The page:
BTW, thanks for the help y'all, please keep it coming I'm soaking it up!!!!!

  8. #8
    Member danattherock's Avatar
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    Default read more...

    I have an ACR Terrafix. I love it. But it is no replacement for a survival kit (and skills). Take the SPOT if you want, but don't think of it as a replacement for anything.

    http://www.cabelas.com/cabelas/en/te...acr+&noImage=0

    Mountain House meals are tops. Take an MSR Wind Pro or Pocket Rocket with isobutane cannister. Weighs next to nothing and dinner will be done in minutes. Boil water for the meal, which is made/eaten in the bag. Burn bag in fire, lick spoon, dishes done. Mountain House meals and MSR stove are sold at www.campmor.com

    https://www.campmor.com/webapp/wcs/s...0226&langId=-1

    https://www.campmor.com/webapp/wcs/s...L1BKsJKJzPzCur

    https://www.campmor.com/webapp/wcs/s...0226&langId=-1

    For water, get MSR Dromedary bags. They are great. Take a 32 oucne Nalgene bottle to drink out of. Carry water in the dromedary. Comes in many sizes on www.campmor.com

    https://www.campmor.com/webapp/wcs/s...yW28Hk9g%3D%3D

    Get a high quality pack and a light rifle.

    Get high quality dry bags.

    http://www.cabelas.com/cabelas/en/te...+bag&noImage=0

    Have three ways on you to start a fire. Idealy, one of them that can be done one handed.

    http://www.ultimatesurvival.com/prod...product_ID=429

    No bear cannister is required. Use common sense instead. And use lots of it.

    Get an MSR Miniworks waterfilter. It screws to the top of 32 ounce Nalgene bottles and the Dromedary bag. Slick!

    https://www.campmor.com/webapp/wcs/s...uH9sHMYhCC%2Bh

    Vacuum seal spare socks/trail mix/jerkey/fire starter. Packs small in your pack and is waterproof. Extra M&M's for calories.

    http://images.google.com/imgres?imgu...%3Den%26sa%3DG

    You may benefit from some books on wilderness skills/medicine, survival books, etc... There are some great Alaska specific hunting books as well. The knowledge in some well chosen books will help you have safer and more productive hunting trips. Check out the store here on the forum.

    Have a back up plan for you back up plan.

    Most importantly, don't listen to strangers on online forums. Ha ha.
    The two loudest sounds known to man: a gun that goes bang when it is supposed to go click and a gun that goes click when it is supposed to go bang.

  9. #9
    Member danattherock's Avatar
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    Default Book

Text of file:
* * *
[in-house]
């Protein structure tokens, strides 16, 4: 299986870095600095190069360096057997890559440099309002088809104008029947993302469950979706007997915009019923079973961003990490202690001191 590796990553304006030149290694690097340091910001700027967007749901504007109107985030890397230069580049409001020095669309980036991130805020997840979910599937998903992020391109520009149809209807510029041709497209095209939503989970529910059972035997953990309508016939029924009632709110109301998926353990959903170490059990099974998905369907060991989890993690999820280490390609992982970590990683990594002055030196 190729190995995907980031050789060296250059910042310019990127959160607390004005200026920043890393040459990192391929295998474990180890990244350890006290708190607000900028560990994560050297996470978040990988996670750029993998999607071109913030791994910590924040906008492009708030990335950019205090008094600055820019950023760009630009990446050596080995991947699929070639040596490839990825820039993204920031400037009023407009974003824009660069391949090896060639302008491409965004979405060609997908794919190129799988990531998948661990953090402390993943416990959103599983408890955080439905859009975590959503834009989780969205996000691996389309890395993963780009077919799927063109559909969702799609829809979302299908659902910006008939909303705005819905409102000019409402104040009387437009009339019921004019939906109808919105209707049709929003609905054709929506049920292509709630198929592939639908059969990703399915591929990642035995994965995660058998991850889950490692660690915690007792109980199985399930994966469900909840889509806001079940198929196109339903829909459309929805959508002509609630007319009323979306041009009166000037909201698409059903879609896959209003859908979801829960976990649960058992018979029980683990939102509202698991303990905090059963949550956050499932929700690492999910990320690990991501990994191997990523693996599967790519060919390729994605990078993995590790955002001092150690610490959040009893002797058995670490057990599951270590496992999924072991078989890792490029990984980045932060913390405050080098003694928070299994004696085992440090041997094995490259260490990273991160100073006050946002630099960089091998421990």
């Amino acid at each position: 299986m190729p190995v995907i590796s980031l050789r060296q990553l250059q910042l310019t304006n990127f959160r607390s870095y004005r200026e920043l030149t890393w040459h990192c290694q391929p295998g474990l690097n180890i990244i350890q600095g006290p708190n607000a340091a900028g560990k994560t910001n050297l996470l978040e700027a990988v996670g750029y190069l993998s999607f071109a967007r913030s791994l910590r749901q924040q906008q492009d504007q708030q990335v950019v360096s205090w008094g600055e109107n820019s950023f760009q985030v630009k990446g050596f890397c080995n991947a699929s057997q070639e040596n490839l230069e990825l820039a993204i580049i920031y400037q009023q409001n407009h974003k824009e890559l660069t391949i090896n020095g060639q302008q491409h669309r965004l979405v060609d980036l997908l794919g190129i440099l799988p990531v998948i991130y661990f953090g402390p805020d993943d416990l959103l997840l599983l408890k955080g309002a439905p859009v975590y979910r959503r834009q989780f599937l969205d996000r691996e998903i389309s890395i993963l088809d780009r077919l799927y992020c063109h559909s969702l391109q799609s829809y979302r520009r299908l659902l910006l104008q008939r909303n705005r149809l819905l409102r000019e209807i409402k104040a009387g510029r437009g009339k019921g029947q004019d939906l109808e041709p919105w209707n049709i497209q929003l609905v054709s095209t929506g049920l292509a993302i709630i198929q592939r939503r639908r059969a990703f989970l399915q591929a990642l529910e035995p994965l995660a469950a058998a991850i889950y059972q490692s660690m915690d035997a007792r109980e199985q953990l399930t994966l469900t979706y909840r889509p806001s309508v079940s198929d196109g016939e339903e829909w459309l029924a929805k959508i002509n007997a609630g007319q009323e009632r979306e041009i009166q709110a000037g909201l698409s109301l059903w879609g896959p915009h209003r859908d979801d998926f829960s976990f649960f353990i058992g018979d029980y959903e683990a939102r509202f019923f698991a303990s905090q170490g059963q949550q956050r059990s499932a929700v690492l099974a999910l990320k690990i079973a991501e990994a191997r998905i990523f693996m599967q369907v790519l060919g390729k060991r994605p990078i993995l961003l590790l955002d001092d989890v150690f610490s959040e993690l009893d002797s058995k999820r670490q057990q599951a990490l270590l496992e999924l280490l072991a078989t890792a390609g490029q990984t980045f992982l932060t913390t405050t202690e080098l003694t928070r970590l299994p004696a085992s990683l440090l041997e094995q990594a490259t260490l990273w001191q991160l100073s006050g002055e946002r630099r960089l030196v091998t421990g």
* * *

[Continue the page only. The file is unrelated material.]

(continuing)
Below is a link to one of Marc Taylor's books about hunting Alaska. He frequents the forum as well. This is from the store on the forum. In case you have not seen it, look up top. Click "Store" and then select "hunting". There are five pages of books/dvds. Marc also has a part two to the book below. His book would be a great place for you to start.

    http://www.outdoorsdirectory.com/sto...ecf924e795eab3
    The two loudest sounds known to man: a gun that goes bang when it is supposed to go click and a gun that goes click when it is supposed to go bang.

  10. #10
    Forum Admin Brian M's Avatar
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    Quote Originally Posted by Backcuntry View Post
    Well, these are definitely things that haven't thought about. 1-2 liters of water instead of three? I haven't ever been there so forgive me if this is a stupid question, but is water in the southern part of Alaska (which is where I think I will be doing most of my hunting) plentiful enough to get away with that? In most western states you have to carry a bear can to keep food in, but is this required in AK? Brian, you say you don't carry one instead you would opt for freeze dried food. By that I assume you mean some commercial variant of the MRE? If I did take an MRE that comes with a heater would the stove really be necessary?
    In most spots water is more than plentiful. 2 liters is plenty in most cases. The only time I had an issue with water was when I was hiking ridgelines packing a sheep out. I eventually had to drop off the ridge about 500' to find a trickle of water, but otherwise I was fine. Typically the problem in Alaska is too much water!

    Take a look at the previous member's links to Mountain House meals. That's what I was referring to with the freeze dried comment. They're not like MREs in that they are dry. Add boiling water, wait five minutes, enjoy. For a stove I use the Jetboil cooking system. Again, when weight isn't an issue I'll take more gear for real meals, but when hunting with a pack all I need to do is cook water.

    As previously mentioned, bear canisters are not required. They don't hurt, but too much weight in my opinion. I'd rather just bring a dry bag and hang my food in a tree if available.

    Lastly, Bear Buster's comment about bug repellent when cleaning an animal is valid. Keep it off your hands, as you don't want it on the meat, but yeah...the bugs can get crazy bad when cleaning an animal.

  11. #11

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    Quote Originally Posted by danattherock View Post
    Below is a link to one of Marc Taylor's books about hunting Alaska. He frequents the forum as well. This is from the store on the forum. In case you have not seen it, look up top. Click "Store" and then select "hunting". There are five pages of books/dvds. Marc also has a part two to the book below. His book would be a great place for you to start.